Disguised Unemployment – Definition, Users, Calculation


Disguised unemployment exists when part of the labor force is either left without work or is working in a redundant manner such that worker productivity is essentially zero. It is unemployment that does not affect aggregate output. An economy demonstrates disguised unemployment when productivity is low and too many workers are filling too few jobs.

Difference between Disguised and Seasonal Unemployment

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Understanding Disguised Unemployment

Disguised, or hidden, unemployment can refer to any segment of the population not employed at full capacity, but it is often not counted in official unemployment statistics within the national economy. This can include those working well below their capabilities, those whose positions provide little overall value in terms of productivity, or any group that is not currently looking for work but is able to perform work of value.

Another way to think about disguised unemployment is to say that people are employed but not in a very efficient way. They have skills that are being left on the table, are working jobs that do not fit their skills (possibly due to an inefficiency in the market that fails to recognize their skills), or are working but not as much as they would like.

Disguised unemployment exists frequently in developing countries whose large populations create a surplus in the labor force. It can be characterized by low productivity and frequently accompanies informal labor markets and agricultural labor markets, which can absorb substantial quantities of labor.

Disguised unemployment can be difficult to measure as it requires surveying workers to understand their skills compared to the requirements of their current job.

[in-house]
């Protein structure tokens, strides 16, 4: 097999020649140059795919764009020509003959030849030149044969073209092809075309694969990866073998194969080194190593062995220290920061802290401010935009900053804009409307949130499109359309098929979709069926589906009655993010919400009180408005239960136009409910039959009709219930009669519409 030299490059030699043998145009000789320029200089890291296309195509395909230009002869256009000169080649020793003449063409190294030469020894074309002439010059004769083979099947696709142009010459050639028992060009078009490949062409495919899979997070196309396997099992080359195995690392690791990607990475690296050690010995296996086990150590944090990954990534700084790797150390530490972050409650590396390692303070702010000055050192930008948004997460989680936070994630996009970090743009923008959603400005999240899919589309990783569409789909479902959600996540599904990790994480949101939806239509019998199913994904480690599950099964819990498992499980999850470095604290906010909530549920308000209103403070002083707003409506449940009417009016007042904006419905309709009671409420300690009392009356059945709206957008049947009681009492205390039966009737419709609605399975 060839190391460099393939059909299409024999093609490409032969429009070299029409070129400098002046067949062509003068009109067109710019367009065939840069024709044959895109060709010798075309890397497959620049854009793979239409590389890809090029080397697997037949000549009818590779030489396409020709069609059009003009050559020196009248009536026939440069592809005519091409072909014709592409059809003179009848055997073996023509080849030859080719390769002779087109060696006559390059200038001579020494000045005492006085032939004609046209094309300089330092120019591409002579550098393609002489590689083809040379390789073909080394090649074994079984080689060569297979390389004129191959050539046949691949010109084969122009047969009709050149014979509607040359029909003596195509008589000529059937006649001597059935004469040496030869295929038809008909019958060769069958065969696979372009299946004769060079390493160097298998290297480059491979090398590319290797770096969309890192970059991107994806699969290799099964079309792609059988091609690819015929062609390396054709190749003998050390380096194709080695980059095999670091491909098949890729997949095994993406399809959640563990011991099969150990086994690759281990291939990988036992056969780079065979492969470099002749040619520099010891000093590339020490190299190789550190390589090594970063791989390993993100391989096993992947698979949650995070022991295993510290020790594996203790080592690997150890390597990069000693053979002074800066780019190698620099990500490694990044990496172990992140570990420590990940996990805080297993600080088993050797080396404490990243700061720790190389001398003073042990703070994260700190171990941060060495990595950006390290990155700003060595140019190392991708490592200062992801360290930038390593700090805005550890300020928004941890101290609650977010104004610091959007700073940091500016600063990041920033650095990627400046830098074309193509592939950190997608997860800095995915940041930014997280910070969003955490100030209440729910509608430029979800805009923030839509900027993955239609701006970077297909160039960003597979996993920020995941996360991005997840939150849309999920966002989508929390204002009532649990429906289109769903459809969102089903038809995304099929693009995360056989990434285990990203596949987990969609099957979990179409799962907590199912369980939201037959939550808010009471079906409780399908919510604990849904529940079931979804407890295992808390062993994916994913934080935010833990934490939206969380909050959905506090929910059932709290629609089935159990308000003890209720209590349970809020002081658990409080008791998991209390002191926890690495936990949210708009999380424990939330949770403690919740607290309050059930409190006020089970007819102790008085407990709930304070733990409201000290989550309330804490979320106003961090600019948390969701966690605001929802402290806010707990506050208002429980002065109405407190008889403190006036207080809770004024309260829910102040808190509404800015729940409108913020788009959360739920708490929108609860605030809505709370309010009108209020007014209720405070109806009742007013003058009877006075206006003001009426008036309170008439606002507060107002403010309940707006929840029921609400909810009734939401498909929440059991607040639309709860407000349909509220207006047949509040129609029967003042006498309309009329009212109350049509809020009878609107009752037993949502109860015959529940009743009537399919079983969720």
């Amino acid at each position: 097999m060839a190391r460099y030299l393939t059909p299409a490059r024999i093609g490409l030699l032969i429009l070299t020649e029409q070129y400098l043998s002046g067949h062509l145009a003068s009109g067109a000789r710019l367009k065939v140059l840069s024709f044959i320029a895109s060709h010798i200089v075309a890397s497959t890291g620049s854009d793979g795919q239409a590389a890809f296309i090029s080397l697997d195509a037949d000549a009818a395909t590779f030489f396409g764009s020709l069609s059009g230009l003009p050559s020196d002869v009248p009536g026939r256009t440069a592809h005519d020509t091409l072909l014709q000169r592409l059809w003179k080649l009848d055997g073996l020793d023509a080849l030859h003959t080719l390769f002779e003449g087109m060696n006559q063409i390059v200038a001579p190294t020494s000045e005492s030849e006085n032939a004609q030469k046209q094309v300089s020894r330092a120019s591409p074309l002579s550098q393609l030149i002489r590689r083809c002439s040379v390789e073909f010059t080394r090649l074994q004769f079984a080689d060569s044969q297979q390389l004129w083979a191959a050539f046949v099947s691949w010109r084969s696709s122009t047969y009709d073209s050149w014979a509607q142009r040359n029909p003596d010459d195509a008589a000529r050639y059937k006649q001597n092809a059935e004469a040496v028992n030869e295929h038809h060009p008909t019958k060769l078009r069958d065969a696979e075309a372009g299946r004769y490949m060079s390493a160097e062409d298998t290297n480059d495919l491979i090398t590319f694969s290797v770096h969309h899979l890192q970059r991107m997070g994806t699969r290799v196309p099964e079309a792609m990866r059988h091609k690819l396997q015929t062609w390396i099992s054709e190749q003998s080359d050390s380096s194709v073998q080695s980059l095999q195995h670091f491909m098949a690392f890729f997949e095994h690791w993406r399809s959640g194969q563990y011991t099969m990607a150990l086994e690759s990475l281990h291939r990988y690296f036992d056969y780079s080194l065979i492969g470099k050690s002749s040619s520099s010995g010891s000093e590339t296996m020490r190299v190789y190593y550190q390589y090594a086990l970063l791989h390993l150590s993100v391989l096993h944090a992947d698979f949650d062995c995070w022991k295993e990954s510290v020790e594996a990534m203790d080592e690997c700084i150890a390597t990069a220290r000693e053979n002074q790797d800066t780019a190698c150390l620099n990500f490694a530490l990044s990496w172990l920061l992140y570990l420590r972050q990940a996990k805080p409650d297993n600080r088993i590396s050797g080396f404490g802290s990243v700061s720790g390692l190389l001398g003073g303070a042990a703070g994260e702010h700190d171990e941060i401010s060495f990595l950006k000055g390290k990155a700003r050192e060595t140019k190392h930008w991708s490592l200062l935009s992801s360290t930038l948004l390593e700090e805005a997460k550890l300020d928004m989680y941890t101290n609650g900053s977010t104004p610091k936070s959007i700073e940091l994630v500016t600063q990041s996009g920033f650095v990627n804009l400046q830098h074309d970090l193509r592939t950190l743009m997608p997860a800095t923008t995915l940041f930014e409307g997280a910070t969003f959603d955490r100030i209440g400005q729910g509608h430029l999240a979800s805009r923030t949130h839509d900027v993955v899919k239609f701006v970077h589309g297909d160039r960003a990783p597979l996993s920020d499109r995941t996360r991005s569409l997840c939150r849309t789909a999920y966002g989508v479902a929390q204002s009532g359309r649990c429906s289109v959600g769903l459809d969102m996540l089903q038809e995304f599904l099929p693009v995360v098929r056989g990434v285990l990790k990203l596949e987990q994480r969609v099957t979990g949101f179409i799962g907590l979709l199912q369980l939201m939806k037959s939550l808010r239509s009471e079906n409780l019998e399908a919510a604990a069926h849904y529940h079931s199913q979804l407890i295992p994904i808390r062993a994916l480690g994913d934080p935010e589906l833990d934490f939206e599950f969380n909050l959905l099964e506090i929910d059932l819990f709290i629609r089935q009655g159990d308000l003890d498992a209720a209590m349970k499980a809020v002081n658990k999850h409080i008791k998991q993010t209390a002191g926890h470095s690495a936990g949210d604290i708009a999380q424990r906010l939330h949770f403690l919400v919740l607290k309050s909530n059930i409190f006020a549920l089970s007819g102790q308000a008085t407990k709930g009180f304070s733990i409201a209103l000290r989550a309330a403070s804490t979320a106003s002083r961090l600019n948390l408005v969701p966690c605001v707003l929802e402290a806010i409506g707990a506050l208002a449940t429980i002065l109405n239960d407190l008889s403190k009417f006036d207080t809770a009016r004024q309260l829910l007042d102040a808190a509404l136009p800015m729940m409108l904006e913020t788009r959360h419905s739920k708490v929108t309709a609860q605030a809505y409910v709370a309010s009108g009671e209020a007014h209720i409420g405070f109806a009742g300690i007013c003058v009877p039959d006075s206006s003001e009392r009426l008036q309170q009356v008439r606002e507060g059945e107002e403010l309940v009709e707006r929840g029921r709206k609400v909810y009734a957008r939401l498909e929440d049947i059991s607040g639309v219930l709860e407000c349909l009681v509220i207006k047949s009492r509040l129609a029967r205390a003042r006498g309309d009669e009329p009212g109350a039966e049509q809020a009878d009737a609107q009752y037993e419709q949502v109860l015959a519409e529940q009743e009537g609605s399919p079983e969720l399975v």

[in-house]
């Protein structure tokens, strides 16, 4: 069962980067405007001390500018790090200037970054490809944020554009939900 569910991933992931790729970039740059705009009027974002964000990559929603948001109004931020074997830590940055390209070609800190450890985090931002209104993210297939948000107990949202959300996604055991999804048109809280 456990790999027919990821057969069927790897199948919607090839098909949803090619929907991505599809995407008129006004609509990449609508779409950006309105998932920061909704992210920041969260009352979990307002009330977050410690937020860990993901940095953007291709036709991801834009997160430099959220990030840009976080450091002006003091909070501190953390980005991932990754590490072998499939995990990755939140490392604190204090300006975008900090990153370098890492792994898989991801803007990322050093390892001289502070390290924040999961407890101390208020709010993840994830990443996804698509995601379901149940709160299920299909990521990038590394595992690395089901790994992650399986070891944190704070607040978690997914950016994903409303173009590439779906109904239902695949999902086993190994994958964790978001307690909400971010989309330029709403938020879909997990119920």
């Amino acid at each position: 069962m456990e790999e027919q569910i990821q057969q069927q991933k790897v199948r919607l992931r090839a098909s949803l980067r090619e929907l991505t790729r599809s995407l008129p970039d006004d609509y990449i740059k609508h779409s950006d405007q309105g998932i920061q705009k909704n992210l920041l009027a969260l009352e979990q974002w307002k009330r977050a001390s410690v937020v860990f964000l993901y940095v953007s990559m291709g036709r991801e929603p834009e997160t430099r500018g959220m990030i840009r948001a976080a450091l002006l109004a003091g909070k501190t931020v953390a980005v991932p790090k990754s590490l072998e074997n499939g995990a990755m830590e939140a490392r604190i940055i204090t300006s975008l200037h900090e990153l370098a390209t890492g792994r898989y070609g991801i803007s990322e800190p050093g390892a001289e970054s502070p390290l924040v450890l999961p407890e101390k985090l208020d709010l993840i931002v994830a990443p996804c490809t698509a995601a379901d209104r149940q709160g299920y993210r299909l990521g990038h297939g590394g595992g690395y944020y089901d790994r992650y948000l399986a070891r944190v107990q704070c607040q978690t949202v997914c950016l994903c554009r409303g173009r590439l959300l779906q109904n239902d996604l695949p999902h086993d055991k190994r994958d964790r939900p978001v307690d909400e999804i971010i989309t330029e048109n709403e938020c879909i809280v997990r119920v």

Disguised unemployment is challenging to identify; however, it can be characterized by the following:

  1. It is normally connected to small family businesses with more employees than required or self-employed individuals. It is also known as the informal agricultural labor market.
  2. Marginal productivity is noticeably low.
  3. It is differentiated from seasonal unemployment (which can occur due to climatic factors).

In other words, such employment does not contribute to the output of an economy and is thus akin to a form of unemployment. Sometimes disguised unemployment could simply be a form of underemployment wherein the skills of a labor force are not utilized to their full capacity. In many other cases, however, such unemployment could simply be due to the lack of other alternative avenues of production where the surplus labor could be employed profitably.

There are varying types of disguised unemployment, including people working jobs beneath their skill set, unutilized workers who are ill or disabled but still able to be productive, and job seekers who are demoralized by their inability to find work and so stop looking for it.

Types of Disguised Unemployment


In certain circumstances people doing part-time work may qualify as disguised unemployment if they desire to obtain and are capable of performing full-time work. It also includes those accepting employment well below their skill set. In these cases disguised unemployment may also be referred to as “underemployment,” covering those who are working in some capacity but not at their full capacity.